UNLEARN:
Self-titled: LP
In the hands of a writer with a better knowledge of crust, this would be the place where the review says, “If you like (insert litany of Cold War-era Eastern European bands with lots of Ks in their names here), then you need this.” But, all I can tell you is that this is raw and crusty and possibly D-beat and on Dreamsicle-colored wax and that the guitars are so distorted that they’re practically three-dimensional. When I put this on, I found myself running up and down the hall of my apartment like Indiana Jones being chased by a gigantic, rolling boulder of caustic, life-threatening punk. Hot damn. –Chris Terry –Guest Contributor (Deranged)


UNCLE TOUCHY:
Everything You Ever Wanted to Know about Violence: CD
Was a little put off by the hackneyed growling vocals on the first track, but they shitcanned that stuff fairly quickly after that and what remained was some smart noise rock stuff dancing around the perimeters of the Jesus Lizard and Unsane. Would’ve been in fuggin’ awe of ‘em if they’d dolloped a whopping helping of Cows weirdness on top, but I ain’t exactly complaining about what they do dish up here. –Jimmy Alvarado (Scene Kids In Pain, scenekidsinpain.com)


UH OH / OFF-DAYS:
Split: 7"
Uh Oh: I’ve seen this band before. I dig ‘em. My biggest problem in songwriting is that I get in my head too quickly. I feel like Uh Oh doesn’t have that problem, by just saying “Fuck it. Just keep going, and will figure it out.” Hopefully that doesn’t come off as a dig, because it means the end product sounds like a pop punk version of Black Flag or Dick Army. Off-Days: I have not seen this band before. Ironically or fittingly, I’d say they sound a lot like Uh Oh (this is my first experience with them, though I can tell there there’s Milwaukee connections), except maybe a little more slow, focused, and you can hear more of the lady vocals. Solid split all around. –Joe Evans III (HS!BF)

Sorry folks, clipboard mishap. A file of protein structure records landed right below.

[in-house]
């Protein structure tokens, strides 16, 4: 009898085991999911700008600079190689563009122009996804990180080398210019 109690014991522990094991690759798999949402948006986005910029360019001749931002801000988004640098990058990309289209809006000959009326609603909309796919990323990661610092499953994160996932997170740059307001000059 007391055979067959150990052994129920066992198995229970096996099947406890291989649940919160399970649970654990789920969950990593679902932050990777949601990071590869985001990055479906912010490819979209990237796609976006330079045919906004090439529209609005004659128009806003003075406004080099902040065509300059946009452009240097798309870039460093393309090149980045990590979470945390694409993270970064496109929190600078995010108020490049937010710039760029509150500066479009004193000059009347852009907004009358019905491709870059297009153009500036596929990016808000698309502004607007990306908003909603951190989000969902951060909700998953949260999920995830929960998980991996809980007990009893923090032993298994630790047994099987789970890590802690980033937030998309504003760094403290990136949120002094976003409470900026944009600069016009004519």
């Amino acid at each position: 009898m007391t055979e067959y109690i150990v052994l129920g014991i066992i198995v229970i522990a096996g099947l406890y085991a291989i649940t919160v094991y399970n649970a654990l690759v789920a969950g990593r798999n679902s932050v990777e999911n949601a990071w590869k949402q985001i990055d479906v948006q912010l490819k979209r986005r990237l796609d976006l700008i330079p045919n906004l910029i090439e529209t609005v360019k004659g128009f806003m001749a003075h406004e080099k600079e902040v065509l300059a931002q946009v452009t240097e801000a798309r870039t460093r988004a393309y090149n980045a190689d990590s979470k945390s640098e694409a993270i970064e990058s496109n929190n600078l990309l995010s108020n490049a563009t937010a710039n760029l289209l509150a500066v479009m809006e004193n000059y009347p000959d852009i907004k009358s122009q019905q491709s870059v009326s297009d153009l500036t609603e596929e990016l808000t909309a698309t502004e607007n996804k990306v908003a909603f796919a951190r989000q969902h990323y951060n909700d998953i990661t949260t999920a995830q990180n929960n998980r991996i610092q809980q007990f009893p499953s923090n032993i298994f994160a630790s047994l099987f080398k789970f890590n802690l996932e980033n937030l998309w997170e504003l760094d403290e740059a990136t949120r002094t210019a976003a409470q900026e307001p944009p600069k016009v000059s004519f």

TRIAC:
Always Meant to Hurt You: 7"
Baltimore has been known for producing angry, ugly bands that seem to take conventional styles and then boil them down to nothing and throw the reduction on an unsuspecting audience. Triac uphold the attitude with four grindcore ragers. Fast—but never sacrificing heavy for speed—and absolutely pissed. The songs are heavy akin to bands like Hatred Surge, but with a snotty approach and allowing for other influences to creep up, like the death-y atonal riffs in “Seedsower.” Insanely chaotic, yet tedious in execution, this is killer violence. –Ian Wise (A389)


TRAUMA HARNESS:
Trauma Demolitional: Cassette
I couldn’t get the cassette to work (and I reviewed two others this time around, so I don’t think the problem’s on my end). But, I saw that it’s on their Bandcamp site for free and I am nice, so I listened to it there (if this is all just a big scheme to drive people to their Bandcamp site through blank tapes, it’s genius). It’s a quick listen that kind of sounds like an electro post punk Connie Dungs, or like if there was a Servotron-like project fronted by Brandon from the Connie Dungs. –Joe Evans III (Dingle)


TRAP THEM:
Darker Handcraft: LP
On Darker Handcraft, Trap Them fuses the heaviest and most intense elements of hardcore, crust, metal, and grind into a full-on sonic assault. The riffs in every song are dark and brooding, with hooks that get stuck in your head. The furious beats of the drums hold everything together. Part of what makes Trap Them cranks like a well-oiled machine is the intense amount of musicianship they bring to each song. There’s more technical musicianship in one Trap Them song than many bands bring to entire albums. Riding these crushing waves of sound is the primal banshee screams of vocalist Ryan McKenney, one of the most epic of front men. His throat-ripping vocals and sharp, witty lyrics complete the band. Darker Handcraft is easily one of the best albums that came out in 2011, and you owe it to yourself to check it out. –Paul J. Comeau (Prosthetic, trapthem@gmail.com)


TOO MANY DAVES:
Dawn of the Daves: 7"
With this EP you don’t get the cleverness as found on the first 2 7”s, but the overall insanity has definitely increased, which makes for an interesting listen. With a sound that’s more akin to good New Bomb Turks than any of the members’ other bands, you really get a chance to dissect the tracks on an individual basis. The opening track “I Drink Everywhere” sets an appropriate mindset for the overall tone of this record. The closing track “Sweet HomeAmerica” definitely takes it up a notch, layering delusional, patriotic talk radio over wailing guitar solos. And the four tracks in between offer varying levels of quality, but through it all you still get the ‘Daves: belligerent, unapologetic punk that there’s no point in arguing with because they’re not listening to you. It’s just pure, uncut tunnel vision, but they happen to be pointed in the right direction. Too Many Daves is an anthropology major’s thesis waiting to happen. –Daryl Gussin (ADD / Eager Beaver / No Shy Of The DIY)